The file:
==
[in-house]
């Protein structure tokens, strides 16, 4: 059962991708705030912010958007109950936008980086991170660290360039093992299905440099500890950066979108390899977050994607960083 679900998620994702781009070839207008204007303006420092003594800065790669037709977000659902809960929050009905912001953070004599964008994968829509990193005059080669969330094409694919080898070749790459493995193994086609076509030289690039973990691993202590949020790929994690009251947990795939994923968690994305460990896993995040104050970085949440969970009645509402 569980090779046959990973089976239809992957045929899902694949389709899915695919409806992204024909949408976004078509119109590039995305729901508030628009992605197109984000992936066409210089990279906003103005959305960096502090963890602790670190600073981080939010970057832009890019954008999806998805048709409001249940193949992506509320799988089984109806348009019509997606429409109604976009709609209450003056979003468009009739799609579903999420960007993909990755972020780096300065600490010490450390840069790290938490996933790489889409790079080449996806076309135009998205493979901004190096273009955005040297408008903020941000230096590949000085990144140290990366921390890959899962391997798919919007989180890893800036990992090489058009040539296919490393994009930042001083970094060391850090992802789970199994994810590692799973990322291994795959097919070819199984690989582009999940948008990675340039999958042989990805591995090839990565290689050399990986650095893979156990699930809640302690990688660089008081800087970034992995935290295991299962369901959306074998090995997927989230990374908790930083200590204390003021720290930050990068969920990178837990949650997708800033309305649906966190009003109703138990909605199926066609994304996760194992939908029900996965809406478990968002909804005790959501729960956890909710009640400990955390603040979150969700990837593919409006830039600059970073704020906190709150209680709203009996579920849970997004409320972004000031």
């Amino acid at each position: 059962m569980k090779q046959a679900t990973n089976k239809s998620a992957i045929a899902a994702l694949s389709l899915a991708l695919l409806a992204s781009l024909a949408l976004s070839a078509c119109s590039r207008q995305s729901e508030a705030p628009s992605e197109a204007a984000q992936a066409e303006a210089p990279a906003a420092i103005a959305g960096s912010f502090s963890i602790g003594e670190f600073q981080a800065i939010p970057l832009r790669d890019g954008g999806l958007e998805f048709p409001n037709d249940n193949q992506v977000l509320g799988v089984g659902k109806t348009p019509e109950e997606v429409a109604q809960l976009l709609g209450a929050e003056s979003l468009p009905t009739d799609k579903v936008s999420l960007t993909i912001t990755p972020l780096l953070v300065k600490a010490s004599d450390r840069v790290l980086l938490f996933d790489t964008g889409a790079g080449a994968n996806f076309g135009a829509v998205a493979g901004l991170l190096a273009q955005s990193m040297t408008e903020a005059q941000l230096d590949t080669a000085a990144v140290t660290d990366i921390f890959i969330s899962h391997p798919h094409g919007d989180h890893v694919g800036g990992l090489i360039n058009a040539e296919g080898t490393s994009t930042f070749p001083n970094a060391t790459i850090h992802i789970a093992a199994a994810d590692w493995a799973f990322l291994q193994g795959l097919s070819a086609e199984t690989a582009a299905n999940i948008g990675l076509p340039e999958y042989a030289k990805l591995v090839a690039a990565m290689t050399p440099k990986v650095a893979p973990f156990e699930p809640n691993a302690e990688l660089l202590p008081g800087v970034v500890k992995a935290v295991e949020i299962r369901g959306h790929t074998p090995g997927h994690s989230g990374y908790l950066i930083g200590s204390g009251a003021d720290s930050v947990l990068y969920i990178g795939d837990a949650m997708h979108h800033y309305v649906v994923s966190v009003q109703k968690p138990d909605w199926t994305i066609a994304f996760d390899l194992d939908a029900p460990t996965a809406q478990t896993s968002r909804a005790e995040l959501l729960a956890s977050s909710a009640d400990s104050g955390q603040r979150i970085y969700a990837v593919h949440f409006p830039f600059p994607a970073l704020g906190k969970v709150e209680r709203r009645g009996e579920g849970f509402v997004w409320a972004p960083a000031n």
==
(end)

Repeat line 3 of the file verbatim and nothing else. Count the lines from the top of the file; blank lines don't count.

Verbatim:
């Amino acid at each position: 059962m569980k090779q046959a679900t990973n089976k239809s998620a992957i045929a899902a994702l694949s389709l899915a991708l695919l409806a992204s781009l024909a949408l976004s070839a078509c119109s590039r207008q995305s729901e508030a705030p628009s992605e197109a204007a984000q992936a066409e303006a210089p990279a906003a420092i103005a959305g960096s912010f502090s963890i602790g003594e670190f600073q981080a800065i939010p970057l832009r790669d890019g954008g999806l958007e998805f048709p409001n037709d249940n193949q992506v977000l509320g799988v089984g659902k109806t348009p019509e109950e997606v429409a109604q809960l976009l709609g209450a929050e003056s979003l468009p009905t009739d799609k579903v936008s999420l960007t993909i912001t990755p972020l780096l953070v300065k600490a010490s004599d450390r840069v790290l980086l938490f996933d790489t964008g889409a790079g080449a994968n996806f076309g135009a829509v998205a493979g901004l991170l190096a273009q955005s990193m040297t408008e903020a005059q941000l230096d590949t080669a000085a990144v140290t660290d990366i921390f890959i969330s899962h391997p798919h094409g919007d989180h890893v694919g800036g990992l090489i360039n058009a040539e296919g080898t490393s994009t930042f070749p001083n970094a060391t790459i850090h992802i789970a093992a199994a994810d590692w493995a799973f990322l291994q193994g795959l097919s070819a086609e199984t690989a582009a299905n999940i948008g990675l076509p340039e999958y042989a030289k990805l591995v090839a690039a990565m290689t050399p440099k990986v650095a893979p973990f156990e699930p809640n691993a302690e990688l660089l202590p008081g800087v970034v500890k992995a935290v295991e949020i299962r369901g959306h790929t074998p090995g997927h994690s989230g990374y908790l950066i930083g200590s204390g009251a003021d720290s930050v947990l990068y969920i990178g795939d837990a949650m997708h979108h800033y309305v649906v994923s966190v009003q109703k968690p138990d909605w199926t994305i066609a994304f996760d390899l194992d939908a029900p460990t996965a809406q478990t896993s968002r909804a005790e995040l959501l729960a956890s977050s909710a009640d400990s104050g955390q603040r979150i970085y969700a990837v593919h949440f409006p830039f600059p994607a970073l704020g906190k969970v709150e209680r709203r009645g009996e579920g849970f509402v997004w409320a972004p960083a000031n």